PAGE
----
Particularly preferred species of the genus Monadenium include Monadenium lugardae and Monadenium guentheri.

A preferred species of the genus Endadenium is Endadenium gossweileni.

Euphorbia peplus is particularly useful in the practice of the present invention. Reference herein to “Euphorbia peplus” or its abbreviation “E. peplus” includes various varieties, strains, lines, hybrids or derivatives of this plant as well as its botanical or horticultural relatives. Furthermore, the present invention may be practiced using a whole Euphorbiaceae plant or parts thereof including sap or seeds or other reproductive material may be used. Generally, for seeds or reproductive material to be used, a plant or plantlet is first required to be propagated.

Reference herein to a Euphorbiaceac plant, a Euphorbia species or E. peplus further encompasses genetically modified plants. Genetically modified plants include trangenic plants or plants in which a trait has been removed or where an endogenous gene sequence has been down-regulated, mutated or otherwise altered including the alteration or introduction of genetic material which exhibits a regulatory effect on a particular gene. Consequently, a plant which exhibits a character not naturally present in a Euphorbiaceae plant or a species of Euphorbia or in E. peplus is nevertheless encompassed by the present invention and is included within the scope of the above-mentioned terms.

The macrocyclic diterpenes are generally in extracts of the Euphorbiaceae plants. An extract may comprise, therefore, sap or liquid or semi-liquid material exuded from, or present in, leaves, stem, flowers, seeds, bark or between the bark and the stem. Most preferably, the extract is from sap. Furthermore, the extract may comprise liquid or semi-liquid material located in fractions extracted from sap, leaves, stems, flowers, bark or other plant material of the Euphoriaceae plant. For example, plant material may be subject to physical manipulation to disrupt plant fibres and extracellular matrix material and inter- and intra-tissue extracted into a solvent including an aqueous environment. All such sources of the macrocyclic diterpenes are encompassed by the present invention including macrocyclic diterpenes obtained by synthetic routes.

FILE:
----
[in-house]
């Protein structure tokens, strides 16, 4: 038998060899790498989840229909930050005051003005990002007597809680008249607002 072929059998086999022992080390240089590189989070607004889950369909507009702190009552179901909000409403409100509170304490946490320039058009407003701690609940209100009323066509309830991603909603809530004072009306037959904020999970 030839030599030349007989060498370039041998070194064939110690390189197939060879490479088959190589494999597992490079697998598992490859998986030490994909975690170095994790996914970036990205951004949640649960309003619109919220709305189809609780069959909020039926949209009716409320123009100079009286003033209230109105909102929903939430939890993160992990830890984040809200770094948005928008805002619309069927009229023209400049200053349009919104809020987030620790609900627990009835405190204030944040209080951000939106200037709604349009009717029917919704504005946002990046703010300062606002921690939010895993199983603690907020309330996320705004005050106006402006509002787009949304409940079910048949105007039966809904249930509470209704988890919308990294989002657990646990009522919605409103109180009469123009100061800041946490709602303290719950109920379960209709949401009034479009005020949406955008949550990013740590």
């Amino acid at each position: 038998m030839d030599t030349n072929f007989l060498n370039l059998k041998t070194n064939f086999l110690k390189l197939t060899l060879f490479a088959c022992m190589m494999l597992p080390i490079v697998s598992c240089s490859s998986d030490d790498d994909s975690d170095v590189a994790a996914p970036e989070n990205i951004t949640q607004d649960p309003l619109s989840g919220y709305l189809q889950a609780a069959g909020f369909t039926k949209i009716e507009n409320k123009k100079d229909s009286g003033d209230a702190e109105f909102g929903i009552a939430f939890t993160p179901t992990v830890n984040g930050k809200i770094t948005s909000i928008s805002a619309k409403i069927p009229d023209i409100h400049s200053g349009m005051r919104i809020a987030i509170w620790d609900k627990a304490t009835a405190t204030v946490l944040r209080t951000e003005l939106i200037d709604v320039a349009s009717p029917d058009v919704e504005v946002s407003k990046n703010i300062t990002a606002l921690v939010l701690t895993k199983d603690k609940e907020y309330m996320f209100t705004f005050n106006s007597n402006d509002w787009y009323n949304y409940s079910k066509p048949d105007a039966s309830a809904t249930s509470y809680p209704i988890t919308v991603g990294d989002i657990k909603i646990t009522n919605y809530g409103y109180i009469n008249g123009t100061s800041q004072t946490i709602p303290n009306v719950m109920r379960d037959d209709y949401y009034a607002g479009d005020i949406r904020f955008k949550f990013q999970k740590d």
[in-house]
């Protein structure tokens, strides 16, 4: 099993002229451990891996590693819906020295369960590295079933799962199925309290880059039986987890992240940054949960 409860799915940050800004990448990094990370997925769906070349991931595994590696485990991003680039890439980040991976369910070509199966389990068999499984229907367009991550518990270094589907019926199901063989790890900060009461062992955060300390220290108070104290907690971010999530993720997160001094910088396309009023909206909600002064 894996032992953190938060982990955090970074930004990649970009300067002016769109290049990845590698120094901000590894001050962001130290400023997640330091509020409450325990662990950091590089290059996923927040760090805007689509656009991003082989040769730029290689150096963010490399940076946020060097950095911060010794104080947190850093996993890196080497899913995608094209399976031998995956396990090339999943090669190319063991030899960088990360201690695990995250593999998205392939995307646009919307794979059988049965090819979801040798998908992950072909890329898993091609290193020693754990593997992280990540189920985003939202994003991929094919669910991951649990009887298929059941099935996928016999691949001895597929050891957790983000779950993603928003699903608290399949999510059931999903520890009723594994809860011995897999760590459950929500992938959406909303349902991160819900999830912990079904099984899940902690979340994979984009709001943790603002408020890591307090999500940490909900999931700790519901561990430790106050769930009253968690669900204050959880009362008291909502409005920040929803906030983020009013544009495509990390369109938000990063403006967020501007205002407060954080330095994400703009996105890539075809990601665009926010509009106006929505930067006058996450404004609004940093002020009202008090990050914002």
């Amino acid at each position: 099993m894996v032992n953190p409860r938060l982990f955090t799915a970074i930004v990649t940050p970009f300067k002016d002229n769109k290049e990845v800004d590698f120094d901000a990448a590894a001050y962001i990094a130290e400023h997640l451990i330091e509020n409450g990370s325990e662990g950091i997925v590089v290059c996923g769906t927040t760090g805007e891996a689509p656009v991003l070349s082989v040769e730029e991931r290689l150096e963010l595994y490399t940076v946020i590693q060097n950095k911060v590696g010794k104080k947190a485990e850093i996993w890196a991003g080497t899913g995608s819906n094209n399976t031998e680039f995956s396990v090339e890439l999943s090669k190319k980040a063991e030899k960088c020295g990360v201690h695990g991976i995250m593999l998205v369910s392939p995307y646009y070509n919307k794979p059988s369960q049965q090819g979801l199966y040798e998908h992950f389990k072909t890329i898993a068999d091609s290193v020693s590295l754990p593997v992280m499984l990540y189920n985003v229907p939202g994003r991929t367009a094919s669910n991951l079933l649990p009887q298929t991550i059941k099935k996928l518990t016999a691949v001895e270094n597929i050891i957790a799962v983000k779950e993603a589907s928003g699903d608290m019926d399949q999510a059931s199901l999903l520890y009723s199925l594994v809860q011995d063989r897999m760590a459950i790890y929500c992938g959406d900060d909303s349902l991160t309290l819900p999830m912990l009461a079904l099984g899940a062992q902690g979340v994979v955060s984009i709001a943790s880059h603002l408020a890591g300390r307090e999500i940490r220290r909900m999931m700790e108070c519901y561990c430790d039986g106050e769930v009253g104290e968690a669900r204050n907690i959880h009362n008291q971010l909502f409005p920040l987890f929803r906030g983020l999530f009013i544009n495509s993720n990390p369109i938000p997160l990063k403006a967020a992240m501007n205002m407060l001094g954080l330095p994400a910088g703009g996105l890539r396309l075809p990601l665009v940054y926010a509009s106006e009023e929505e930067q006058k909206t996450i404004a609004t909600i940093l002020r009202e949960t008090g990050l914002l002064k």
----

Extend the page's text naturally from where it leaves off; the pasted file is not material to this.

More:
The preferred macrocyclic diterpenes are selected from compounds of the ingenane, pepluane and jatrophane families. A compound is stated to be a member of the ingenane, pepulane or jatrophane families on the basis of chemical structure and/or chemical or physical properties. A compound which is a derivative of an ingenane, pepluane or jatrophane is nevertheless encompassed by the present invention through use of the terms “ingenane”, “pepluane” or “jatrophane” since these terms include derivatives, chemical analogues and chemically synthetic forms of these families of compounds. One particularly preferred derivative is an angeloyl derivative of ingenane.

The preferred chemical agent of the present invention is one which exhibits an effect on a protein kinase C (PKC) enzyme. Such an effect may be a direct activation or inhibition of PKC activity or a direct effect on the levels of PKC enzyme in a cell or exported from a cell. Furthermore, the effect may be transitory or may involve an initial activation of PKC activity or PKC enzyme synthesis or induction of a functional conformation followed by a down-regulation of PKC activity, enzyme levels or formation of a deactivated conformation. Consequently, an effect on PKC is regarded herein as a modulatory effect and is conveniently determined by consequential events such as resulting from altered signal transduction. For example, activation of immune mechanisms or activation of a gene promoter may occur and this is regarded herein as a modulatory effect on PKC.